Bioactivity of protein hydrolysates derived from casein, bovine blood and lung tissues in cultured cells

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O'Sullivan, Siobhán M.
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University College Cork
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Bioactive peptides are short amino acid sequences produced from food and food waste-derived proteins and are believed to be capable of exhibiting a variety of physiological functions. Further studies are needed to identify novel bioactive peptides and better understand mechanisms of action. The bioactivities of seven casein hydrolysates generated using different enzymes (mammalian, plant, fungal and bacterial) were compared. All hydrolysates demonstrated significant anti-inflammatory activity; decreasing interleukin (IL)-6 production in RAW264.7 macrophages and Jurkat T cells. There were no differences in bioactivities across the seven samples. Additionally, three of the hydrolysates decreased IL-1β production in RAW264.7 cells. None of the hydrolysates demonstrated antioxidant activity in cells despite showing antioxidant activity in non-cellular assays. Sodium caseinate treatment produced an inflammatory response in 3T3-L1 adipocytes, significantly increasing IL-6 production. This response was not seen when cells were treated with SGID of casein or the casein hydrolysates. The bioactivities of bovine blood and bovine lung protein hydrolysates were also assessed. Papain hydrolysis of blood γ-globulin or fibrinogen generated hydrolysates with significant non-cellular antioxidant activity and these hydrolysates also significantly decreased proliferation in several cancer cell lines, including U937 lymphocytes. Hydrolysates did not demonstrate cellular antioxidant activity. The γ-globulin hydrolysate induced apoptosis in U937 cells, determined by cell morphological changes, DNA fragmentation and flow cytometry analysis. Colony formation in MCF-7 cells was also significantly reduced after hydrolysate treatment. An alcalase hydrolysate from bovine lung demonstrated significant anti-inflammatory activity in RAW264.7 macrophages by decreasing cellular IL-6 and IL-1β production. Bioavailability of bioactive hydrolysates (from casein, bovine blood or bovine lung) was determined in the Caco-2 transwell model and all hydrolysates were transported across the monolayer. In conclusion, casein hydrolysates and novel hydrolysates generated from bovine blood and lung proteins had significant bioactivities and were bioavailable, therefore they show potential as anti-inflammatory and anti-cancer agents.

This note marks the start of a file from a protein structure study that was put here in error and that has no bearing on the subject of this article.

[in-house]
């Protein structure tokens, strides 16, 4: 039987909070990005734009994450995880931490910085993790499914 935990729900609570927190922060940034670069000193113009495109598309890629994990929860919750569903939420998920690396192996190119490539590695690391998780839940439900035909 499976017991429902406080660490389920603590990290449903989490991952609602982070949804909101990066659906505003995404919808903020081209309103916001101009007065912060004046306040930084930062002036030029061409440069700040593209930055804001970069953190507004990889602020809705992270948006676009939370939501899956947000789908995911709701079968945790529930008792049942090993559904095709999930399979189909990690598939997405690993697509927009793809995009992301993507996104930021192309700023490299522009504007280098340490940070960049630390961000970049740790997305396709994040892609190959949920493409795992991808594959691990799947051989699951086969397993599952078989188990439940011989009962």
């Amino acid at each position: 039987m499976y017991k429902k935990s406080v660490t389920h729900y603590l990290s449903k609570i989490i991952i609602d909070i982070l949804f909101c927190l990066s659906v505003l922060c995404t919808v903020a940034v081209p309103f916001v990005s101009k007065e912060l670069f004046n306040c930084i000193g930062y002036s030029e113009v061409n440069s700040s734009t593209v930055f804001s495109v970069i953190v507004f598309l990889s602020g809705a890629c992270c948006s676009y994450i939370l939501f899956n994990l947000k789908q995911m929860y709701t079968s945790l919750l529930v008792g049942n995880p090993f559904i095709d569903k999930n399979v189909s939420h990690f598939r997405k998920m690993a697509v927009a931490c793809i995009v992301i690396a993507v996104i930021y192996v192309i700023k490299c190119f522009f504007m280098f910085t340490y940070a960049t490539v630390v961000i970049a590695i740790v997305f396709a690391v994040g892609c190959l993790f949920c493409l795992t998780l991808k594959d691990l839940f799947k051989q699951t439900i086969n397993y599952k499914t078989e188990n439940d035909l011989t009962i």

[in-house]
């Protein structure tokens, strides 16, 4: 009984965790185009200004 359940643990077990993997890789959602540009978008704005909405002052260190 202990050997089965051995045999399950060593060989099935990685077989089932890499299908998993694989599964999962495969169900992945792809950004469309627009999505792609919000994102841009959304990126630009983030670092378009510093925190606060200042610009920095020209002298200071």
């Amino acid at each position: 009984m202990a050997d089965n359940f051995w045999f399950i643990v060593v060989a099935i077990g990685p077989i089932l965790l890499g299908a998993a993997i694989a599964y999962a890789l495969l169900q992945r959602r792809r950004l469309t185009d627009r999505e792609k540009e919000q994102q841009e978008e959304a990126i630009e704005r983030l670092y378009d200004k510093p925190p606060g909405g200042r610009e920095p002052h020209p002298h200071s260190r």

Protein hydrolysates , Bioactivity , Casein , Bovine blood , Bovine lung , Cell culture
O'Sullivan, S. M. 2017. Bioactivity of protein hydrolysates derived from casein, bovine blood and lung tissues in cultured cells. PhD Thesis, University College Cork.